Karen Olivo (b. 1939) is the widow of Colegio César Chávez student and groundskeeper, Arthur Olivo. Born in Chicago, at age 6 her family moved to Anchorage, Alaska and then to Yakutat, where she lived with the Tlinget indigenous people. In 1977, while living in Sunnyvale, California and attending De Anza Community College, she met Arthur Olivo. Arthur was a teacher for the Center for Employment Training. When he was offered a job in Tigard, Oregon in 1979, Karen and her youngest son Andrew moved from Sunnyvale to Oregon with Arthur. In the Fall of 1980 Arthur enrolled at Colegio César Chávez and was also the college's groundskeeper. Karen, Arthur and Andrew lived on the property of Colegio César Chávez until they were asked to vacate in 1982. Karen has lived in Gervais, Oregon, since 1983. She has volunteered for nearly a decade with the Foster Grandparents organization as a "Grandparent" at the Western Oregon University Day Care Center and the Jensen Arctic Museum.
Andrew Parodi (b.1975) was born in Mountain View, California. He is the son of Karen Olivo and the stepson of Arthur Olivo. He lived at Colegio César Chávez with Karen and Arthur from 1980-1982. He attended Western Oregon University.
Participants in the St. Philip the Deacon Episcopal Church and Urban League of Portland group interview:
- Herbert Amerson was president of the Board of Directors of the Urban League.
- Allison Logan Belcher and her family have been members of the church since 1967.
- Geoffrey Brooks was baptized and raised in the church. He became a public school teacher. His father was the director of the Urban League and his mentors were Joe Nunn's mother and father.
- Gerry Caldwell (b. 1940) was baptized in St. Philip the Deacon Episcopal Church and was a lifelong member and supporter of the Urban League of Portland. He served for twenty-eight years in the U.S. Army.
- Myrtle Carr became a member of St. Philips in 1949 and worked with the Urban League for thirty-six years. She served on the Oregon Episcopal Council and on the Vestry.
- Joe Nunn grew up in the church and served as an altar boy. As an adult he became a public school teacher as his mother, father, and grandfather were before him.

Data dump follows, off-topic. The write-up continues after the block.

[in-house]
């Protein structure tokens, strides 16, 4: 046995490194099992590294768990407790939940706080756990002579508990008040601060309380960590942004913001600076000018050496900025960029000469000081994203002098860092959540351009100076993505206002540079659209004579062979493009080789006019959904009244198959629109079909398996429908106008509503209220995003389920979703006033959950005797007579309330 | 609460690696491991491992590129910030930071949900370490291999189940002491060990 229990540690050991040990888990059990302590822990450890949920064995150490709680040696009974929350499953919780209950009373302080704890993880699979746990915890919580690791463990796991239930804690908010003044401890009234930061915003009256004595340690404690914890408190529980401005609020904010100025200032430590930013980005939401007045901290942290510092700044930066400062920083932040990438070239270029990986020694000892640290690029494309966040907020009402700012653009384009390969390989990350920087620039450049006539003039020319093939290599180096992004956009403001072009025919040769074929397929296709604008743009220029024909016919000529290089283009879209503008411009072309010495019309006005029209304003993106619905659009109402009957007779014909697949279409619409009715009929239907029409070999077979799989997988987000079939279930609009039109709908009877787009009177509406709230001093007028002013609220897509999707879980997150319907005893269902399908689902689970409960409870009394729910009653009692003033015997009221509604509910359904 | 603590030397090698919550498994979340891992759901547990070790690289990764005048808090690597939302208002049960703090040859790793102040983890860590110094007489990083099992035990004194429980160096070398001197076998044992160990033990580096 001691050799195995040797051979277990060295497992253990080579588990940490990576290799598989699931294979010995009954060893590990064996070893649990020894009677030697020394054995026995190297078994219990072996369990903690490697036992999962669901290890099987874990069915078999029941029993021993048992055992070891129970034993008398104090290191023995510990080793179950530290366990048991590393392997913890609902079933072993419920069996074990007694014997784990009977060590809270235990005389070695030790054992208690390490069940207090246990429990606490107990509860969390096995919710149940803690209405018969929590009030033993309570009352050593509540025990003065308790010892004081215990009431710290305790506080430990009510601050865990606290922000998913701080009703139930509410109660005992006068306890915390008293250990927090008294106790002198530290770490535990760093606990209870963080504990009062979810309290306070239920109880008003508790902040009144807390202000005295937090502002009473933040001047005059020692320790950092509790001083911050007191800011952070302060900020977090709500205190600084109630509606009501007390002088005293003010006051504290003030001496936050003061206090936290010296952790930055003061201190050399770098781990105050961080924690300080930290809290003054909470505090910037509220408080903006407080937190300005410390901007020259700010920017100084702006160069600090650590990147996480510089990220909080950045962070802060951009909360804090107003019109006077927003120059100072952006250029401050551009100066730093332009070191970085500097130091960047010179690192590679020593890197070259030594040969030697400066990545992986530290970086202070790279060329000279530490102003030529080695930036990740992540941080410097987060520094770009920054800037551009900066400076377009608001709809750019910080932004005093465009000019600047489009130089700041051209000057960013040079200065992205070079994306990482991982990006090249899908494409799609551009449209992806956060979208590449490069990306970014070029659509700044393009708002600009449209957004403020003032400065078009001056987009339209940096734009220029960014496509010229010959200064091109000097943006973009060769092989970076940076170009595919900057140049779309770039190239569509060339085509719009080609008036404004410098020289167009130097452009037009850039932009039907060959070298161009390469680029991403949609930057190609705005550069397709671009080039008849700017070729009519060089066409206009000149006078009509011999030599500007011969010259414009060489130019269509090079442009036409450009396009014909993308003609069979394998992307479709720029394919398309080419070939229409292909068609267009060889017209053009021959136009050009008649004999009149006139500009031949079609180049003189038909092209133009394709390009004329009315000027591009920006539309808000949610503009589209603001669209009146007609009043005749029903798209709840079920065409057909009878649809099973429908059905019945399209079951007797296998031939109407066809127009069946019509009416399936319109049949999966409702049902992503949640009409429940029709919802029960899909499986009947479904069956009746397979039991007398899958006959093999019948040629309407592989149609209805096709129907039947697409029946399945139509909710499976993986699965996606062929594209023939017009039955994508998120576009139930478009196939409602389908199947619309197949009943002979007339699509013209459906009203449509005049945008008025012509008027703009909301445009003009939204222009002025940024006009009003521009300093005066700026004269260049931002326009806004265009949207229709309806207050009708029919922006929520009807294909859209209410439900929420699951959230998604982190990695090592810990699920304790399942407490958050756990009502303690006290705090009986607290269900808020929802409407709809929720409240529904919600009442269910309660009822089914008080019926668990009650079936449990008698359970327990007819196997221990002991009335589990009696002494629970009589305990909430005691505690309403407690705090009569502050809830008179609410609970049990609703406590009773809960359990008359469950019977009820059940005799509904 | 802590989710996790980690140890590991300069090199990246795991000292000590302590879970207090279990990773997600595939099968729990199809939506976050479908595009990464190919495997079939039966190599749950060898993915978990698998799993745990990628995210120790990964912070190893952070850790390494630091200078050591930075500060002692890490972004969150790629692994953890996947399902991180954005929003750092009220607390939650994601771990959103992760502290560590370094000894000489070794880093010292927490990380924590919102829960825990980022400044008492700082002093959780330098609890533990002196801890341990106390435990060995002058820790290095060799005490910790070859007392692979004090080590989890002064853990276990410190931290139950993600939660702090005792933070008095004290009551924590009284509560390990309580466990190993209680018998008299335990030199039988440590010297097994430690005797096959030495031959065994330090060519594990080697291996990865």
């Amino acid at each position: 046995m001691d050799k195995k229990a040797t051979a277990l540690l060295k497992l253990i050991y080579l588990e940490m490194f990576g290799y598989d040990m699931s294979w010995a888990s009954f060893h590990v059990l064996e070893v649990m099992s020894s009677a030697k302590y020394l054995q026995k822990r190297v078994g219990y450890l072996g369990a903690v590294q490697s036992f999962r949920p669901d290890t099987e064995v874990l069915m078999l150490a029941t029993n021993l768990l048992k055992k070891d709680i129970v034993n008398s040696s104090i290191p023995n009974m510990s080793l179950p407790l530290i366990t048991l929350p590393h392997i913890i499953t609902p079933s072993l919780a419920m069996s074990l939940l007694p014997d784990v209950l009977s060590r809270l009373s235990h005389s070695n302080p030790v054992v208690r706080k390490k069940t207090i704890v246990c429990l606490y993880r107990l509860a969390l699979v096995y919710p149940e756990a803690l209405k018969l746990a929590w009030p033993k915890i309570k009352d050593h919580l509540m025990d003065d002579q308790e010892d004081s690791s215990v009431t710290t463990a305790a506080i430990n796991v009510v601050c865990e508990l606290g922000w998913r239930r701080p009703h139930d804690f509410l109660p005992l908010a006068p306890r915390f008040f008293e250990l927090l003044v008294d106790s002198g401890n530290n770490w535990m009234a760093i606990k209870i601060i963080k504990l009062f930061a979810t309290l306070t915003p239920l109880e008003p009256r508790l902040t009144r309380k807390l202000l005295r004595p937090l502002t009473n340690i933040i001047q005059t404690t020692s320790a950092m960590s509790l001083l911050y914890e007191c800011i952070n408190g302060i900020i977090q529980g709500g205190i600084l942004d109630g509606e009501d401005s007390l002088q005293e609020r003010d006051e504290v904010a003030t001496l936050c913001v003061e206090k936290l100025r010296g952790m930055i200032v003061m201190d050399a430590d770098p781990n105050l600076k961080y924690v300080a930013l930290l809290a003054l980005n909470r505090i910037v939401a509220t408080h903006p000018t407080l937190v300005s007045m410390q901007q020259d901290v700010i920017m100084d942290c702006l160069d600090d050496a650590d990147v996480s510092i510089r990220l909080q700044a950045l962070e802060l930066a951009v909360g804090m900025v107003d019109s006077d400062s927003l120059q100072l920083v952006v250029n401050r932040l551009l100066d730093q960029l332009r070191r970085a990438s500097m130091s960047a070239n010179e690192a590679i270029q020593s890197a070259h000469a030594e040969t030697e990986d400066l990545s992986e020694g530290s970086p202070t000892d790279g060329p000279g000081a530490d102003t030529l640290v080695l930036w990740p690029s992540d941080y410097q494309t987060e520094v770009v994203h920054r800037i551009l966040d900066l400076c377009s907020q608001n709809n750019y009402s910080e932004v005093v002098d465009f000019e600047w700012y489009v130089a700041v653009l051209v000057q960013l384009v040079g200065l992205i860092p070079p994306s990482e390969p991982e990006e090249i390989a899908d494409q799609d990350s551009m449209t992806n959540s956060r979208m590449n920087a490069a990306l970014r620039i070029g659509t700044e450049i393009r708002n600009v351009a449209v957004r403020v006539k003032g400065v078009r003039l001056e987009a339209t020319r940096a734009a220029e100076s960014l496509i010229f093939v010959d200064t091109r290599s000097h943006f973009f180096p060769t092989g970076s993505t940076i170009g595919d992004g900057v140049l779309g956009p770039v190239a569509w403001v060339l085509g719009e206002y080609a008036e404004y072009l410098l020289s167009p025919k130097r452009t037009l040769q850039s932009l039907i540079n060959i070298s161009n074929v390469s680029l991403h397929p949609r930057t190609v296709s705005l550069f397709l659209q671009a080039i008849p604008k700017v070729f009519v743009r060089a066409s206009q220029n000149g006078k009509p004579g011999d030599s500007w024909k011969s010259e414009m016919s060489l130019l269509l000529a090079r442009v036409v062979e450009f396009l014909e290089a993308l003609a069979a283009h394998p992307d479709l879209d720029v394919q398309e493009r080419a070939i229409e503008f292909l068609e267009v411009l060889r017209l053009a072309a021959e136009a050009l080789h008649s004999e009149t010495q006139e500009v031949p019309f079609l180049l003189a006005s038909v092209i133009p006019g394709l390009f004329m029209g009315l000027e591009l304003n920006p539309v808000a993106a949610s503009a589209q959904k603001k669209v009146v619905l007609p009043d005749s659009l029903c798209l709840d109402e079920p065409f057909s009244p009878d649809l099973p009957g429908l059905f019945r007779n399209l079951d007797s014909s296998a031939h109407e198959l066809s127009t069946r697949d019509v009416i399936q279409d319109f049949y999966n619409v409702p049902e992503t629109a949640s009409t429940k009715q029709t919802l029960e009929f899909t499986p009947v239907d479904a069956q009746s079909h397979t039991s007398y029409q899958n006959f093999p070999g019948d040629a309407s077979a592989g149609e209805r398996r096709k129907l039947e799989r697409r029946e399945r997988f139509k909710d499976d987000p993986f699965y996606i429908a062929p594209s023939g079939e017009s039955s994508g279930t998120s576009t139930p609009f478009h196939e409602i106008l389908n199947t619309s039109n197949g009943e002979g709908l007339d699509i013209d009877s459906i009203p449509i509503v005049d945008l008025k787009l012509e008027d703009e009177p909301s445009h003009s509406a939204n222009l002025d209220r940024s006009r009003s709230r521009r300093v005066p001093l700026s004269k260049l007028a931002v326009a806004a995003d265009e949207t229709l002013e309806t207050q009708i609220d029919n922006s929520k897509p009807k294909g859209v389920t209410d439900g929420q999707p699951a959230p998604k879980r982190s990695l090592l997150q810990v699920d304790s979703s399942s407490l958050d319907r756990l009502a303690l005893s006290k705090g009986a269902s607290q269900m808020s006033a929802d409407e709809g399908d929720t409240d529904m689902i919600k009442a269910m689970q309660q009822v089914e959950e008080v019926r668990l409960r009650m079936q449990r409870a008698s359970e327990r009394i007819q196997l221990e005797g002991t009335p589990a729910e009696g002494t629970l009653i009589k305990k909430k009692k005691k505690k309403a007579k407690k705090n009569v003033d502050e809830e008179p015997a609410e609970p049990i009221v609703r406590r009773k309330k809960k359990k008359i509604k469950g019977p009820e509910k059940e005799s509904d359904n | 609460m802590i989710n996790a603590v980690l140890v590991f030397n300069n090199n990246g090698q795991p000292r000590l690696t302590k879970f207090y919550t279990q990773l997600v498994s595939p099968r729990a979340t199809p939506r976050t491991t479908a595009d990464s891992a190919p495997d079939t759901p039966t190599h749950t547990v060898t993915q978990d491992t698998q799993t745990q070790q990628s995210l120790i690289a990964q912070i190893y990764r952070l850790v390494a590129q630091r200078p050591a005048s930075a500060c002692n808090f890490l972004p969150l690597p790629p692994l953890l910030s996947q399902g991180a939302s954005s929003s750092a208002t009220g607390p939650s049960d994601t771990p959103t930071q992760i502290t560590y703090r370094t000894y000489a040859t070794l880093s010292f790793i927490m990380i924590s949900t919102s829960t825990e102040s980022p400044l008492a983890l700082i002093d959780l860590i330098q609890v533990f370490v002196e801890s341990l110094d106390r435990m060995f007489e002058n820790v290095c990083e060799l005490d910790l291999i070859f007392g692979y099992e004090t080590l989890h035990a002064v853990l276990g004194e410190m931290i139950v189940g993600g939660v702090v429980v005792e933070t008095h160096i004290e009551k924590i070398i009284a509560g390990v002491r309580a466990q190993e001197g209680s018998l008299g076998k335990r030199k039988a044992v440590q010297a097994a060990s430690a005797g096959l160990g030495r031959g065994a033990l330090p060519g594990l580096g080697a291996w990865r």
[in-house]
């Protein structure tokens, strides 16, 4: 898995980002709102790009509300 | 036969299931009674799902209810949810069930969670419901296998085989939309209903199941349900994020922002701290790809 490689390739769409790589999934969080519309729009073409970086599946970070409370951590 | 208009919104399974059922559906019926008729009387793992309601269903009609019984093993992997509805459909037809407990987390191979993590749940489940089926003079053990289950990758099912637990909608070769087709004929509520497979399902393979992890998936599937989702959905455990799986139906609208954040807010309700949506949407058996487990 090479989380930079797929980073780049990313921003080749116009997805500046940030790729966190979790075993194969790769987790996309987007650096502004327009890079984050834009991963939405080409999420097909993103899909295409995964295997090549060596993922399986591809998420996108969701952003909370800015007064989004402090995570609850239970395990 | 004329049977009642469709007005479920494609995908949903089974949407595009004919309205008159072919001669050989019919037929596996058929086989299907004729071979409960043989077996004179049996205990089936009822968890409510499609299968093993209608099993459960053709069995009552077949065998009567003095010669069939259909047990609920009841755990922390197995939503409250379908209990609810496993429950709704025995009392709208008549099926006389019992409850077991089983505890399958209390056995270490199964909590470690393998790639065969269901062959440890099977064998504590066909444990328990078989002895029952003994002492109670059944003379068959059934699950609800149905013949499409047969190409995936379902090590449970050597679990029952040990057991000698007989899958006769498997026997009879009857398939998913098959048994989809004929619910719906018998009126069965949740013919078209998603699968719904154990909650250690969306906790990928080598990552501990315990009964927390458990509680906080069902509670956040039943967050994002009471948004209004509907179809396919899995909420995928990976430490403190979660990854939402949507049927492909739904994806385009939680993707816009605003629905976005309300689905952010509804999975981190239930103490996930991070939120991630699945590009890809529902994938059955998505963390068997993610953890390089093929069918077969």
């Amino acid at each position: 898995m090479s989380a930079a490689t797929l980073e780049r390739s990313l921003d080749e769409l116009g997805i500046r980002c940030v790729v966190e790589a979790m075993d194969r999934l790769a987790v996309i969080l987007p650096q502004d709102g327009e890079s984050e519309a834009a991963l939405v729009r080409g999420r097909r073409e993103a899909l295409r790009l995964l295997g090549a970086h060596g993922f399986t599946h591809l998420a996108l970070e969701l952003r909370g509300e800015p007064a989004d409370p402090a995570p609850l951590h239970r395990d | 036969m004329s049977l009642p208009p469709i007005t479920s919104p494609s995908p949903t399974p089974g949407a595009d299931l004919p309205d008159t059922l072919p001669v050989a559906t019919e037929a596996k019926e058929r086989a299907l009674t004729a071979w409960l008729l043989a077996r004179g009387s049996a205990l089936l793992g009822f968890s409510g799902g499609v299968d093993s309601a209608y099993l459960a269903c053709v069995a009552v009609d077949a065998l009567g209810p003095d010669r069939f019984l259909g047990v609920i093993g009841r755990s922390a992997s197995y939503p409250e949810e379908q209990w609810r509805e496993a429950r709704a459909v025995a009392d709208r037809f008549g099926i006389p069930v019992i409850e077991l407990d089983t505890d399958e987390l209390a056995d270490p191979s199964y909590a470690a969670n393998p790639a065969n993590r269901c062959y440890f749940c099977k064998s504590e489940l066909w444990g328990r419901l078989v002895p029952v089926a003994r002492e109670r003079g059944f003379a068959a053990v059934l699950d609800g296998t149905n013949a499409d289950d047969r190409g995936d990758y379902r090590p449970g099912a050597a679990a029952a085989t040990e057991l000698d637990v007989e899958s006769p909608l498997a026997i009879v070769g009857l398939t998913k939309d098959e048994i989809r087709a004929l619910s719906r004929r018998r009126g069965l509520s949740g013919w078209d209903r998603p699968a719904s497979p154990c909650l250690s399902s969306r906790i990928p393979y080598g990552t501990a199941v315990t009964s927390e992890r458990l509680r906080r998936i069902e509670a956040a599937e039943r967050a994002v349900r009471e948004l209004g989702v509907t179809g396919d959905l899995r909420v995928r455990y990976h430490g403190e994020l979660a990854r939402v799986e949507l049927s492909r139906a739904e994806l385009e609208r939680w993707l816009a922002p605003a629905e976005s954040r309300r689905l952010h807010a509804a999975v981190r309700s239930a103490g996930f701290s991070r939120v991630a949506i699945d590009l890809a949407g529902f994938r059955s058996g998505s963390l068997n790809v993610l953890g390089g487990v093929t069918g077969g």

Marilyn Stewart grew up in Marianna, Florida. She began her college experience at the Chiploa Junior College with the goal of becoming an accountant. In the mid-1980s, Stewart joined the military for eight years where she continued taking courses and met her husband. She came to Oregon State in 1989 to earn her bachelor's degree in business and her master's degree in education. She began her work with the Educational Opportunities Program (EOP) at OSU as an office coordinator in 1994 after returning to Benton County. Since then she has held other positions such as executive assistant, office coordinator, operations manager, advisor, and academic counselor. Her current title is acting co-director for EOP.
Antonio Torres was born in Viña del Mar, Chile, in 1949. He received his undergraduate degree in math and chemical engineering at the Catholic University of Chile in Santiago. After being accepted to MIT, Torres moved to the United States and received a master's in food microbiology and a PhD in food engineering. He has been at Oregon State University since 1984 and now holds the position of associate professor of food processing engineering. Several of his job duties include: research, training, and teaching. He has also contributed to creating a scholarship program for students of diversity. With a love of travel, Torres continues to foster international relationships to places such as Mexico, Spain, and Germany while maintaining his career at OSU.
Juan "Tony" Trujillo was born and raised in Tacoma, Washington, in 1964. After earning his bachelor's and master's degrees at Brigham Young University, he went on to receive his PhD in Ibero-Romance Philology and Linguistics from the University of Texas in Austin. He has been a professor at Oregon State University since 1997 as an Assistant Professor in the School of Language and Society at Oregon State University. His job duties include: classroom instruction, scholarship development, and administrative responsibilities. He also helped develop a Difference, Power, and Discrimination course, and the Spanish Learning Community course, which is a 15 credit language-intensive course. Recently, Trujillo has been developing documentaries and writings to both further his career and self-awareness.
Charlie White (b. 1938) transferred to OSU as a junior in 1964 to join the Men's Basketball Team as the first African-American player recruited on scholarship and only the second ever on the team. In his first year he earned the Attitude and Leadership Trophy and was the second highest scoring player for the season. The next season, as team captain, he led the Beavers to the Pacific 8 Conference Championship. In 1967 he became OSU's Assistant to the Freshman Coach.